...Humanity United for it's creativity in presenting foundation information. Here's the link to what they're calling their 2011 Performance Report. It looks good, it's inviting, it's somewhat interactive, it's designed for the web. It brings the concept of annual report into the 21st Century.
Most of the information is what you'd find in an annual report - it's sort-of compliance plus. But the plus is important.
- It's a performance report which means they're learning.
- They're looking for feedback on it.
- It includes the foundation's results from the Center for Effective Philanthropy's Grantee Perception Report - which is no longer a groundbreaking step, but it's a good one.
- I like the way they broke down the information under Program Data - particularly including breakdown of new/continuing grantees. This shows they've considered the information needs of one of the key audiences for these reports (potential grantees).
- They include information on Program Related Investments - an area which is often hard to decipher from foundation reports.
- It's February 1 2012 and the annual report for 2011 is live! Say hello to real(er) time reporting. May we soon say goodbye to mailed hard copies of reports from two years ago.
My (unsolicited) suggestions for improvement:
- The grants data should be made for web 2.0 - machine readable, downloadable. At the very least, please include hyperlinks to the organizations funded.
- It's not really a compliance report, so this may be nitpicking, but there is no information on foundation investments except one PRI for $600K. Where is the rest of the money invested? In this age of transparency and financial savvy understanding where a foundation invests is becoming of as much interest as knowing where it makes grants.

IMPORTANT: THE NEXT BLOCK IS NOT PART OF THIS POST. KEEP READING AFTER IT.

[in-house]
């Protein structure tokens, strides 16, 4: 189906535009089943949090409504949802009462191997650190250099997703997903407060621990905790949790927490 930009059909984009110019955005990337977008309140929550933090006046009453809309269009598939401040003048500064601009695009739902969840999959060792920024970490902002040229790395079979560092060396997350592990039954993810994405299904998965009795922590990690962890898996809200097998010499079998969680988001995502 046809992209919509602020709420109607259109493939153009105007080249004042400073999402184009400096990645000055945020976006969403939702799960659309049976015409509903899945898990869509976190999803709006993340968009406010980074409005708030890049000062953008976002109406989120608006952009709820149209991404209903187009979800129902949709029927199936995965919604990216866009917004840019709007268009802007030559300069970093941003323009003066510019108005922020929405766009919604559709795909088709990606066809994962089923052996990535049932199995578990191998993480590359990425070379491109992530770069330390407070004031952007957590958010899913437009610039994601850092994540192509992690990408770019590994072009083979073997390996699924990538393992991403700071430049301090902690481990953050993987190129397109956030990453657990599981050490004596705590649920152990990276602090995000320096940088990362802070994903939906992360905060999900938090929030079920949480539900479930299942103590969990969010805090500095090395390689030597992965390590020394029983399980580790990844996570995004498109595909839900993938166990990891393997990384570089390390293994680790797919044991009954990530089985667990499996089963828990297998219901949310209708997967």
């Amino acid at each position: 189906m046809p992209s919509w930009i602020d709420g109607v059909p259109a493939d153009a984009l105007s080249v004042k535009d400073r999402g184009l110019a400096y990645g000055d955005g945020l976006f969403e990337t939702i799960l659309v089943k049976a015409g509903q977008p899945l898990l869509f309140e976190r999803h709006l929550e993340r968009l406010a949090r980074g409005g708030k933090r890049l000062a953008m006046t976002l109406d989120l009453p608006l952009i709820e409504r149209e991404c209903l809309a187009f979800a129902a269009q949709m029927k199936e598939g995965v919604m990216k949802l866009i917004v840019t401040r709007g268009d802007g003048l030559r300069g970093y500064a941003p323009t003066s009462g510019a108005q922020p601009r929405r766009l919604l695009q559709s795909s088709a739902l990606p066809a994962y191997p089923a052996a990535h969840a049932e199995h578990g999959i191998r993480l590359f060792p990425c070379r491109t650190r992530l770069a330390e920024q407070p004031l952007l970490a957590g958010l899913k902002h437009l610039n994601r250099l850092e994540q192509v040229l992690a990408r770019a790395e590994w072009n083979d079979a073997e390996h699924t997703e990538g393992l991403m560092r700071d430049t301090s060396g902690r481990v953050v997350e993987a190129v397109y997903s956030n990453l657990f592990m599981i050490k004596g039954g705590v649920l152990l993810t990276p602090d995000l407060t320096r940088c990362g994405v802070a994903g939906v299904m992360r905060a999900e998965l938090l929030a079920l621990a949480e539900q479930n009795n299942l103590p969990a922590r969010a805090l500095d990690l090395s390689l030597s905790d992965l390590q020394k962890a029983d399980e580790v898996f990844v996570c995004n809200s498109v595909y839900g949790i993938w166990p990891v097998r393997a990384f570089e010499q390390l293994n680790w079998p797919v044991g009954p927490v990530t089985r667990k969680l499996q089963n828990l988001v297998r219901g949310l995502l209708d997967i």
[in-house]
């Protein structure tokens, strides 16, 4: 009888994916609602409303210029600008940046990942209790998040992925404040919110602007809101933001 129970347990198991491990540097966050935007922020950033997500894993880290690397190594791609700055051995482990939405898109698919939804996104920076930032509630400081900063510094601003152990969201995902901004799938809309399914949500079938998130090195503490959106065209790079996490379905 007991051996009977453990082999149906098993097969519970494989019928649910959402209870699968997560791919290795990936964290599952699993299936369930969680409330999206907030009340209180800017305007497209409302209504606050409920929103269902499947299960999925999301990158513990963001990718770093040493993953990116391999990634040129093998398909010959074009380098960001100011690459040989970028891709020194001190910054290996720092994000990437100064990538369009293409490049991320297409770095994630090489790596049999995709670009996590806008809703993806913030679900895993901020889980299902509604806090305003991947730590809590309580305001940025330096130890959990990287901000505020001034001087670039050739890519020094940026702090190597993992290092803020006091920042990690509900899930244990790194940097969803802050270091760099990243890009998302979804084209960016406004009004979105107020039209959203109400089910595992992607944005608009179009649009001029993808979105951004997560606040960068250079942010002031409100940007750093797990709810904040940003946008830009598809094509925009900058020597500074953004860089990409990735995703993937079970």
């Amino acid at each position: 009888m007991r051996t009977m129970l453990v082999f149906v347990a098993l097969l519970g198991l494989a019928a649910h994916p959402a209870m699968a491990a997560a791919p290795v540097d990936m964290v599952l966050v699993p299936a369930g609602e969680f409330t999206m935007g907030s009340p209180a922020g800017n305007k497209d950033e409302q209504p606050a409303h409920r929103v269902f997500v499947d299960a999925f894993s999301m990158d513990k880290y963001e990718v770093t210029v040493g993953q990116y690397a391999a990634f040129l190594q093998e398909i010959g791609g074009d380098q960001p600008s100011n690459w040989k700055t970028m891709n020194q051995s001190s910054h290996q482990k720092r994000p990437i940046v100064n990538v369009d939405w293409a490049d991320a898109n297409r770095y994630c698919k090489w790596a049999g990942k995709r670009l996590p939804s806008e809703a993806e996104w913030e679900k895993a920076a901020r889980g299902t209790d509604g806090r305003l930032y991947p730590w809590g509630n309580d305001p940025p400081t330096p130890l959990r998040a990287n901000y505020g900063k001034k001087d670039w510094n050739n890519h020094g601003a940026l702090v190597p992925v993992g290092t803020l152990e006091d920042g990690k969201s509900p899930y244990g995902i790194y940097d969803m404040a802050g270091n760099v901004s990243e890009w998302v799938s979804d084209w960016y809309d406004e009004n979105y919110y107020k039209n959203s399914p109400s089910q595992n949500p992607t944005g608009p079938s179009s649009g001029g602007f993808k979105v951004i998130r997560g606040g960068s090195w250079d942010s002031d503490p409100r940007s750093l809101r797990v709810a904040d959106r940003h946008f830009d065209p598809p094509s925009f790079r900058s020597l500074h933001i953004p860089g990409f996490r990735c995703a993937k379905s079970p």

- The interactivity is limited to being able to pick your layout and view. You even have to dig to bottom of President's letter to find way to contact the foundation. Their twitter handle is @HUtweets. The videos are good, the stories are useful, but there's room for much more.
The report is a great step in the right direction. My hat is off to Humanity United (and I thank them for bringing it to my attention in the comments on this post).
In my "Person's choice Award" for foundation data presentation it's good to see someone giving the Knight Foundation a run for their money. As I wrote last year I'd love to see real awards for foundatin transparency, data sharing, and data visualization. After all, incentives have been known to work.
Remember, Humanity United is looking for feedback - so please chime in and help them out with your thoughts.